How Uncertainties over NAFTA, Tariffs and More Are Impacting U.S. Companies

cargo ship

Could the uncertain face of the global economy actually be good for U.S. businesses? With trade and tariff discussions up in the air as well as volatility over NAFTA, Brexit and the Federal Reserve, it's an ideal time for companies to re-examine their strategies—and look for potential growth opportunities.

As trade policies continue to evolve, it's important that companies understand the impact these new policies may have on their business strategies and be in a position to maximize potential growth opportunities and mitigate financial impact.

When exploring the impact of trade and tariff changes on businesses, it's important to keep these three things in mind:

  • Protective U.S. tariffs for companies that source products domestically may result in a price advantage—which could lead to sales growth, increased production and increased revenue. And if it becomes more cost effective to make goods in the U.S., production should, in theory, increase.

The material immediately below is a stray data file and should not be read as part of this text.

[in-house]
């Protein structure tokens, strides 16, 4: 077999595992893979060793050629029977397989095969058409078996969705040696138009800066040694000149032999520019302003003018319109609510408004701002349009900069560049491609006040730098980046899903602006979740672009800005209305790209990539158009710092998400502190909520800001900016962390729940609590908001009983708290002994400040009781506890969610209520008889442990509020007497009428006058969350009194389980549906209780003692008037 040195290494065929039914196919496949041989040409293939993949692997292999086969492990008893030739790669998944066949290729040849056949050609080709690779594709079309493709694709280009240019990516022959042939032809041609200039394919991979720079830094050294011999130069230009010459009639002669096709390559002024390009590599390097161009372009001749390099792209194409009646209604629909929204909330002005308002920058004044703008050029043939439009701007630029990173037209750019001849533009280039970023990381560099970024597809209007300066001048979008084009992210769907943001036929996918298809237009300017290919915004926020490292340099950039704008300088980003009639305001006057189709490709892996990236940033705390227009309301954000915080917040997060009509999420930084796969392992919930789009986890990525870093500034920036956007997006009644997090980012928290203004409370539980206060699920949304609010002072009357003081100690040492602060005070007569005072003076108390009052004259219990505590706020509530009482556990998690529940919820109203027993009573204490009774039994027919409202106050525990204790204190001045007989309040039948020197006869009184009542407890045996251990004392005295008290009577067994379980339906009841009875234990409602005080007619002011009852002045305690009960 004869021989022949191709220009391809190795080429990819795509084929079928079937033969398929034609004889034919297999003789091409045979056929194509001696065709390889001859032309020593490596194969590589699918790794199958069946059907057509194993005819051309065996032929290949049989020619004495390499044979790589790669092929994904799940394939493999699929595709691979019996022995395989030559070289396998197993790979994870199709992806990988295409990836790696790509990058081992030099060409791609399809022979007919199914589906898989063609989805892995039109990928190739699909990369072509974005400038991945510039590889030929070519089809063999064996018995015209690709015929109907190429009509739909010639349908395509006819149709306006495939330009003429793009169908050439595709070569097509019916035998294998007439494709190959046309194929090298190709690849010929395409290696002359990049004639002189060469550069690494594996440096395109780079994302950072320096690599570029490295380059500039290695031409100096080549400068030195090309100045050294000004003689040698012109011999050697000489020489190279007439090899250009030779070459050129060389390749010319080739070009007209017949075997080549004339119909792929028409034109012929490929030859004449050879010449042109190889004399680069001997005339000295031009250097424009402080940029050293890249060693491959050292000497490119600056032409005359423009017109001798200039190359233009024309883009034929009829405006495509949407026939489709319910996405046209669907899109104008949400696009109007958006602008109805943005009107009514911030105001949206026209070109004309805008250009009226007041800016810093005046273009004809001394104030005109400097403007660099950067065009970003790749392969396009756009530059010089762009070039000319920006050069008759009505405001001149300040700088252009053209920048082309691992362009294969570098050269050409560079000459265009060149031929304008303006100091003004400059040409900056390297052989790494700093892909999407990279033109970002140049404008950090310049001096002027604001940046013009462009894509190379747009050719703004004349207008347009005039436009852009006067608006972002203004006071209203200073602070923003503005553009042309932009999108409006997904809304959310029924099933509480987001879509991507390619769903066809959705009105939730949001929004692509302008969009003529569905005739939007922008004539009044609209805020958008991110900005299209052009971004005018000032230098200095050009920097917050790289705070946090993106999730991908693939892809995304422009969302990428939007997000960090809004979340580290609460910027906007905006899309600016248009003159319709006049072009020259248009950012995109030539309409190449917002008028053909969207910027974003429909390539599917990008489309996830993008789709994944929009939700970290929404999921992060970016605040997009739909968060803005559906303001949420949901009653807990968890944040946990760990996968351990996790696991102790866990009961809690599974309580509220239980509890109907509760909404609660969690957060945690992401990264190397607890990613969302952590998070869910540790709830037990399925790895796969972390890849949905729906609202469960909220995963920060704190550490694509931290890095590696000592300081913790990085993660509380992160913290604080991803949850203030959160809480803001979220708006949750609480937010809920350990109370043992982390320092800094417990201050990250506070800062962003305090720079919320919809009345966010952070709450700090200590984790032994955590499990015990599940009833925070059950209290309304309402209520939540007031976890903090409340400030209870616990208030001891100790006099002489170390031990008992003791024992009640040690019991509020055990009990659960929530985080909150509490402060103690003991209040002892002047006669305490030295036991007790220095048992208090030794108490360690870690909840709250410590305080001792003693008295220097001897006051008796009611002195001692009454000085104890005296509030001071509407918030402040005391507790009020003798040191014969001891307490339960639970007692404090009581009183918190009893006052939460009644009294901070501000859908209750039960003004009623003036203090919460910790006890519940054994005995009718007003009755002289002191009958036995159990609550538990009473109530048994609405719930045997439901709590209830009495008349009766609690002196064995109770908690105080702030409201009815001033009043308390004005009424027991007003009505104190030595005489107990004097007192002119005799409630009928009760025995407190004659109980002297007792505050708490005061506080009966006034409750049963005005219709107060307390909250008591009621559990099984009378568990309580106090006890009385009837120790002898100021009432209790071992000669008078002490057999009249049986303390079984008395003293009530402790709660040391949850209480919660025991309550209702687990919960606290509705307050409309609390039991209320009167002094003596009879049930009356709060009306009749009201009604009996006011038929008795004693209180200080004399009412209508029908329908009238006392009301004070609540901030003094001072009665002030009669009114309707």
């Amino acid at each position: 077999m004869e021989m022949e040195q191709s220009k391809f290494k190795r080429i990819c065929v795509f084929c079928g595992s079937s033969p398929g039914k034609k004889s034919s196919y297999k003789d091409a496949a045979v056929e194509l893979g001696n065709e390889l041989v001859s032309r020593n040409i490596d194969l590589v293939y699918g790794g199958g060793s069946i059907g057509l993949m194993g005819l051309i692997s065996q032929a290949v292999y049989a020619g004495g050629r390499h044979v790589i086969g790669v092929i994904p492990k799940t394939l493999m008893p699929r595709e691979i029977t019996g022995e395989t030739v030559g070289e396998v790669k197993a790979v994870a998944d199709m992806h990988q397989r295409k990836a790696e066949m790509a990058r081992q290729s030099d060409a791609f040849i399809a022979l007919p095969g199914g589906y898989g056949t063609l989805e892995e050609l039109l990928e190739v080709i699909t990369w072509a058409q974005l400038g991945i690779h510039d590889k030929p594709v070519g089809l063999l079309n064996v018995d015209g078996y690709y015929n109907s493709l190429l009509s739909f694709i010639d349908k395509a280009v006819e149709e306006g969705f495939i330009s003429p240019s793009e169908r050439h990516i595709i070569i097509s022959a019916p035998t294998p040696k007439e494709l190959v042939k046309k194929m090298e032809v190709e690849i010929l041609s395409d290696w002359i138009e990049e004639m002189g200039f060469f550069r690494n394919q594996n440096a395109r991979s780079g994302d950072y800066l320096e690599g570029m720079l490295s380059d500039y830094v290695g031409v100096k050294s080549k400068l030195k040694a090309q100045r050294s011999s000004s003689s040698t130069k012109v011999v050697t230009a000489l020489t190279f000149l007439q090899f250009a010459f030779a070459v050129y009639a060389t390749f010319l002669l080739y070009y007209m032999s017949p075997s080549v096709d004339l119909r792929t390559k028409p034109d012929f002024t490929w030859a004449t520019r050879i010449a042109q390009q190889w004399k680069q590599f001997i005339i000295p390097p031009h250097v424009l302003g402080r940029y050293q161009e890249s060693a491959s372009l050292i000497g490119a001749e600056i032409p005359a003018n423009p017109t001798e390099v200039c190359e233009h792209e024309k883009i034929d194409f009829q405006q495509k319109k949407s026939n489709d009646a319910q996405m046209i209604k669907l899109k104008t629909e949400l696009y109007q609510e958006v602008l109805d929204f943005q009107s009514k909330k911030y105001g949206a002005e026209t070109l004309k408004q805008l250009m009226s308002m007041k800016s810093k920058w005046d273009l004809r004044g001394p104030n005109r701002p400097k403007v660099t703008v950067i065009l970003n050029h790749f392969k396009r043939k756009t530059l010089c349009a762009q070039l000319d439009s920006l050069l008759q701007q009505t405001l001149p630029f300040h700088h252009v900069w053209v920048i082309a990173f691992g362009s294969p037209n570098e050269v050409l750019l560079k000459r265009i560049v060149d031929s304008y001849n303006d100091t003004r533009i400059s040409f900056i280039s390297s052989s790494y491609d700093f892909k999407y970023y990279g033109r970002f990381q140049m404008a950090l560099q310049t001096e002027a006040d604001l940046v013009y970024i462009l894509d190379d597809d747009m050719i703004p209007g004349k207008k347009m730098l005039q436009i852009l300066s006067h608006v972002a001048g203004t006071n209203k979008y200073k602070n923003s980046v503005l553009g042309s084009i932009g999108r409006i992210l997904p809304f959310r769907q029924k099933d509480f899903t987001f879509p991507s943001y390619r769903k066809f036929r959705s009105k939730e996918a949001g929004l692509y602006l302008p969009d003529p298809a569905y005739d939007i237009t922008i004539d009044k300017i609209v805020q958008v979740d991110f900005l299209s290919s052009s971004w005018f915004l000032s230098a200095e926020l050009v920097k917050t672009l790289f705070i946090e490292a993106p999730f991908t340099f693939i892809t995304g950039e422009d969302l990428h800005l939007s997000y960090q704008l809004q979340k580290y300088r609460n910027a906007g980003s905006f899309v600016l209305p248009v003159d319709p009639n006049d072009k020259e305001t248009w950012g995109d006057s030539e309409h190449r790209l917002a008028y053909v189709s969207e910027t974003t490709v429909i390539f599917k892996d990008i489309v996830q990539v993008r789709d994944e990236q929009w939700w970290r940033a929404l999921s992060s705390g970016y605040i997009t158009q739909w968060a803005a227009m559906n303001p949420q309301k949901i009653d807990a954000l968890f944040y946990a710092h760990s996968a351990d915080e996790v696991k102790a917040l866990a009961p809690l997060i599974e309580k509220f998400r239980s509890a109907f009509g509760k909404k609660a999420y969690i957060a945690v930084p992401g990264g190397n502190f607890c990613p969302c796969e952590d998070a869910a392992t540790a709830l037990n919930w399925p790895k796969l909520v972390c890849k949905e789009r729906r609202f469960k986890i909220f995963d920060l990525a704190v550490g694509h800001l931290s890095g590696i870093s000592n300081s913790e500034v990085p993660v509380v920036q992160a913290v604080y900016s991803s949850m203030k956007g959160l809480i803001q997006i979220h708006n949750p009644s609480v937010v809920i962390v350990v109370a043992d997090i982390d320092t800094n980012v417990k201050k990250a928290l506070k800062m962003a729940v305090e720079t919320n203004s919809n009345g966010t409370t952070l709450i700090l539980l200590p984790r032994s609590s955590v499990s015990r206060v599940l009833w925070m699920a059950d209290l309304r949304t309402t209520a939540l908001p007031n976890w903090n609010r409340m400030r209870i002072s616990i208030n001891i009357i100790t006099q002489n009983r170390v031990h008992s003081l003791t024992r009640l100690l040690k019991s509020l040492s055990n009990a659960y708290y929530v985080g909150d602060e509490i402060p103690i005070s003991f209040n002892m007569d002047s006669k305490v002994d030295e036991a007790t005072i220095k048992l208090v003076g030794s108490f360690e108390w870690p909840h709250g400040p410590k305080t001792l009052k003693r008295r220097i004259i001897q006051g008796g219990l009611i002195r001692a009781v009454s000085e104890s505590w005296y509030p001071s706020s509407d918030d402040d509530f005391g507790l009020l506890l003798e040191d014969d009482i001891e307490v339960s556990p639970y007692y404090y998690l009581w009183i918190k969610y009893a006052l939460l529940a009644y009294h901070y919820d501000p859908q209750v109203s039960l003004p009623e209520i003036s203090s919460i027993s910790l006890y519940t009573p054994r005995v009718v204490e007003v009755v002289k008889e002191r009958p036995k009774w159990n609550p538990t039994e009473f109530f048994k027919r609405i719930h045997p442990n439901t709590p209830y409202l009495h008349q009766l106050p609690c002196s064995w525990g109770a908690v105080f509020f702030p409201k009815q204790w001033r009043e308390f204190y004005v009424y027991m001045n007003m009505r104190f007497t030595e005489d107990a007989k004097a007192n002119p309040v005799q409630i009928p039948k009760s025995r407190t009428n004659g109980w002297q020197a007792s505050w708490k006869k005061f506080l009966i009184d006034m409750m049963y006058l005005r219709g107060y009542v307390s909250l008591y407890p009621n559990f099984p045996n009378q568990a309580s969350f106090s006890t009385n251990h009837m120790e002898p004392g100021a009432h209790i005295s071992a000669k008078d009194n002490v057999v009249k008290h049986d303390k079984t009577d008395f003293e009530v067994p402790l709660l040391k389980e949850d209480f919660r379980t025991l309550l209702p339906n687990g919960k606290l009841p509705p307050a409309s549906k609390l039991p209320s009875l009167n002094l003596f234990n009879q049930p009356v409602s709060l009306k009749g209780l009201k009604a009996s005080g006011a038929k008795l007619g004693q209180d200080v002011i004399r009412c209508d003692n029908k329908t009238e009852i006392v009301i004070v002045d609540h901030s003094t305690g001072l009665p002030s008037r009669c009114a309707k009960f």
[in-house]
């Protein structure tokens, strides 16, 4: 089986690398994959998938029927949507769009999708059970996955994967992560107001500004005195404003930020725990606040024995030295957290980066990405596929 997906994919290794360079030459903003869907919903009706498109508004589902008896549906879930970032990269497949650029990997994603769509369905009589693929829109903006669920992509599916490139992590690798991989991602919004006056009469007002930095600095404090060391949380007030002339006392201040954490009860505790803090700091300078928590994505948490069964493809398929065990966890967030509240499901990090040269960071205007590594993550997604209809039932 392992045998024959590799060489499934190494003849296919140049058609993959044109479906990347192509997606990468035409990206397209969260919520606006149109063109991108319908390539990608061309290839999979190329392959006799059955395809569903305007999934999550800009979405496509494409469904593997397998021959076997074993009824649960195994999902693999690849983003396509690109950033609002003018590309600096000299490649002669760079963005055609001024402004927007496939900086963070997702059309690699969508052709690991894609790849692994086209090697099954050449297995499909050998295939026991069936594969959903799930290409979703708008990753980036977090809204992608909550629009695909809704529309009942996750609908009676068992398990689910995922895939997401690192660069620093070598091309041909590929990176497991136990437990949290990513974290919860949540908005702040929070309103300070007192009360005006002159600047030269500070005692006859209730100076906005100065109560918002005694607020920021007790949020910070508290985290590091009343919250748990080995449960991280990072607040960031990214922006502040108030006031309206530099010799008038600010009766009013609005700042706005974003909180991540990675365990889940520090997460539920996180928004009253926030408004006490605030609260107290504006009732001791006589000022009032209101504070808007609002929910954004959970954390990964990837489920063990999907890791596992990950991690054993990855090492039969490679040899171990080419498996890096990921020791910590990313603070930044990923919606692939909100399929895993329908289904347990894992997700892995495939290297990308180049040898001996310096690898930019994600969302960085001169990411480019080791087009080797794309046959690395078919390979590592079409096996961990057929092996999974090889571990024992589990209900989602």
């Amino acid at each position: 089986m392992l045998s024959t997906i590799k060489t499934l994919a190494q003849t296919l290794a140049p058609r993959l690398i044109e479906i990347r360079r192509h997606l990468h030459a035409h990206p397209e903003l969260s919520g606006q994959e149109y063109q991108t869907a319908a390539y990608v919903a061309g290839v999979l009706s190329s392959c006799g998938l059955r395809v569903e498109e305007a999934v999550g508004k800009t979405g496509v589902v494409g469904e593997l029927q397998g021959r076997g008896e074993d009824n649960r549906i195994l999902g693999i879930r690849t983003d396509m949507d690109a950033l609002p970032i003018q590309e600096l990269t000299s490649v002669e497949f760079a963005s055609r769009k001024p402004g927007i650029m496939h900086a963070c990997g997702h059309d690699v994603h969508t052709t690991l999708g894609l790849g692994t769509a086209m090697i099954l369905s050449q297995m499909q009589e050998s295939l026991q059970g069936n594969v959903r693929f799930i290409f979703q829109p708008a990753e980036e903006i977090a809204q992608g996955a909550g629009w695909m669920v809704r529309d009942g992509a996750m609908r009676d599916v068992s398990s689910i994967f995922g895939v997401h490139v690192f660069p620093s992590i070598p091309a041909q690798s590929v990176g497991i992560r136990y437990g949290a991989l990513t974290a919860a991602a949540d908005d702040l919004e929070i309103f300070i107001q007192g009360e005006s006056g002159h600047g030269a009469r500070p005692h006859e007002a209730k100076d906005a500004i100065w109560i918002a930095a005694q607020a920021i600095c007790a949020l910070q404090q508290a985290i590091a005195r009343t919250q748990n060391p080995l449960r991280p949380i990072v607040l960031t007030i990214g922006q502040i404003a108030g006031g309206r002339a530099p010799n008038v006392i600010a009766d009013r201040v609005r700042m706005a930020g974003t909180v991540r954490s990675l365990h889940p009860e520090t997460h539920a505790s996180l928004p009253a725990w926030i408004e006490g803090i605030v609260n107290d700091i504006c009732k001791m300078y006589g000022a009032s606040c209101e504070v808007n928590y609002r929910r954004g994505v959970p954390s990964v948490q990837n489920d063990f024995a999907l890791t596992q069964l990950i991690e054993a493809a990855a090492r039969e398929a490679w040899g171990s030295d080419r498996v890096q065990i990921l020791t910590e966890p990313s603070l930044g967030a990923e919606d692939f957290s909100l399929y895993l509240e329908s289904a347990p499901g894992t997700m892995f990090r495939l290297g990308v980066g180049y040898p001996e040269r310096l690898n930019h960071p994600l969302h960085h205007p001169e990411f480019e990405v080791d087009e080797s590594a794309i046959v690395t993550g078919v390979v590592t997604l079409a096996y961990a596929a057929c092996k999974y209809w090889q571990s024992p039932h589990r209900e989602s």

• Companies impacted by rising costs of tariffs on imported goods may need to absorb or offset the cost by passing along the excess to the customer by raising prices. This may result in reduced consumption.
  • If foreign governments respond with tariffs of their own either in the same industry or different industries, then export-driven U.S. businesses could be faced with a lower demand for goods.

The tariffs on imported steel and aluminum from China have many U.S. industry leaders saying that consumers could face higher costs for cars and trucks, beer and soft drinks and canned goods. Additionally, the American Apparel & Footwear Association, which represents more than 1,000 retail brands, claims that about 41% of apparel, 72% of footwear, and 84% of travel goods imported into the U.S. come from China, and worries that tariffs will force companies to increase prices or source alternative, cheaper solutions, which will be hard to find. In fact, researchers at Princeton University and the London School of Economics estimate the tariffs are costing the average U.S. household an additional $112 per year.

The high stakes around changing tariffs and trade policies has created a significant amount of uncertainty. Regardless of if and when new policies are put into place, companies may want to consider how policy changes could impact their suppliers, customers and profit margins so that they are strategically positioned to navigate the vagaries of the global market.

A version of this article originally appeared in The Secured Lender.

Stay up to date with email alerts